This book contains in depth character studies and a story line that moves along well with a few twists and turns. Mature middle grade readers might enjoy the fantasy elements though the plot is more suitable for young adult readers. In fact, I did feel like I was reading a story more intended for an adult audience so my suggested audience would be twelve plus. Looking forward to hearing more about Princess Madeline and her life’s journey.

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A TRUE FRIEND

Grandfather Tree

Written and illustrated by Allennita  C. Cooks

GrandfatherTreepic

Grandfather Tree is a simple book that makes quite a statement. The author has spent many years reading to and working with young children. She has also written skits, poems and short stories and is a member of the Florida Writer’s Association. This book is her first attempt at illustration; it succeeds because the simplicity of color and image works well with the succinct but powerful text.

An unnamed young boy and his dog are walking through the forest. He encounters a tree that reminds him of his grandfather who is strong and tall. He asks the tree, “Do you think of me?” He thinks of his life before as a baby and asks the tree if it remembers that part of its life.. He ponders about what life will be like when he grows up and asks if the tree would miss him coming to play with it. The boy expresses his fear of thunder and lightning and wonders if the tree is also afraid. Then he talks about the seasons using age appropriate analogies: the tree’s dropping leaves are compared to his hairs falling down when he gets his hair cut. He expresses his doubts to the tree. The boy wants to believe that this tree will always be there for him even when he grows old. However, he is unsure and afraid because he does not know what the future holds in store for him.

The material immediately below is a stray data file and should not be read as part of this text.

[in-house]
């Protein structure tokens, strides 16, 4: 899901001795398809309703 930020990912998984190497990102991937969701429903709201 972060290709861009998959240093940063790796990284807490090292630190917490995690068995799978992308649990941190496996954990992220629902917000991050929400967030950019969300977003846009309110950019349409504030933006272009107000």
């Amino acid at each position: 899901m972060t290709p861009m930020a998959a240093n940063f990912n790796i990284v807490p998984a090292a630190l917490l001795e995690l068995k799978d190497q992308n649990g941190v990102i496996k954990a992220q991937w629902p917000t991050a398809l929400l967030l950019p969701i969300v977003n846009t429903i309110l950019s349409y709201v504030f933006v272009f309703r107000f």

Throughout the story, the author integrates the boy’s thoughts into the story by showing a picture of what he is imagining and thinking in a bubble next to the tree. The facial expression of the tree changes as the story unfolds as well.

The author believes the book appropriate for ages four through ten. The simple pictures and the fact that there is only one rhyming line on each page make the story easy to follow. Older children will recognize the deeper layers of meaning in the story. The book is beautifully and lovingly done. Grandparents especially will want to include this book in their library.